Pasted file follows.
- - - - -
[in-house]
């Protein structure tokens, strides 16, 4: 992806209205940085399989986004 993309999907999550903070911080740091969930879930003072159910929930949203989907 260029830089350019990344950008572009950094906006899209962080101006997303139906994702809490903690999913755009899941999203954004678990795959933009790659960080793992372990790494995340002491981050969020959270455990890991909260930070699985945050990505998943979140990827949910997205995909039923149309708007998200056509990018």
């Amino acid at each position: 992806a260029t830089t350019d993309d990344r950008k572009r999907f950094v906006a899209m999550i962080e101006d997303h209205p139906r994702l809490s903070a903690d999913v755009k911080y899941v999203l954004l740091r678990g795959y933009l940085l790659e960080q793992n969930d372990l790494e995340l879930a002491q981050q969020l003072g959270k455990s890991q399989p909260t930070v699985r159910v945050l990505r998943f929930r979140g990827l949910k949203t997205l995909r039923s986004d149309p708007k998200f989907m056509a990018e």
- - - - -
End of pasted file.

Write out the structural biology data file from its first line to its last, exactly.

[in-house]
């Protein structure tokens, strides 16, 4: 992806209205940085399989986004 993309999907999550903070911080740091969930879930003072159910929930949203989907 260029830089350019990344950008572009950094906006899209962080101006997303139906994702809490903690999913755009899941999203954004678990795959933009790659960080793992372990790494995340002491981050969020959270455990890991909260930070699985945050990505998943979140990827949910997205995909039923149309708007998200056509990018």
């Amino acid at each position: 992806a260029t830089t350019d993309d990344r950008k572009r999907f950094v906006a899209m999550i962080e101006d997303h209205p139906r994702l809490s903070a903690d999913v755009k911080y899941v999203l954004l740091r678990g795959y933009l940085l790659e960080q793992n969930d372990l790494e995340l879930a002491q981050q969020l003072g959270k455990s890991q399989p909260t930070v699985r159910v945050l990505r998943f929930r979140g990827l949910k949203t997205l995909r039923s986004d149309p708007k998200f989907m056509a990018e």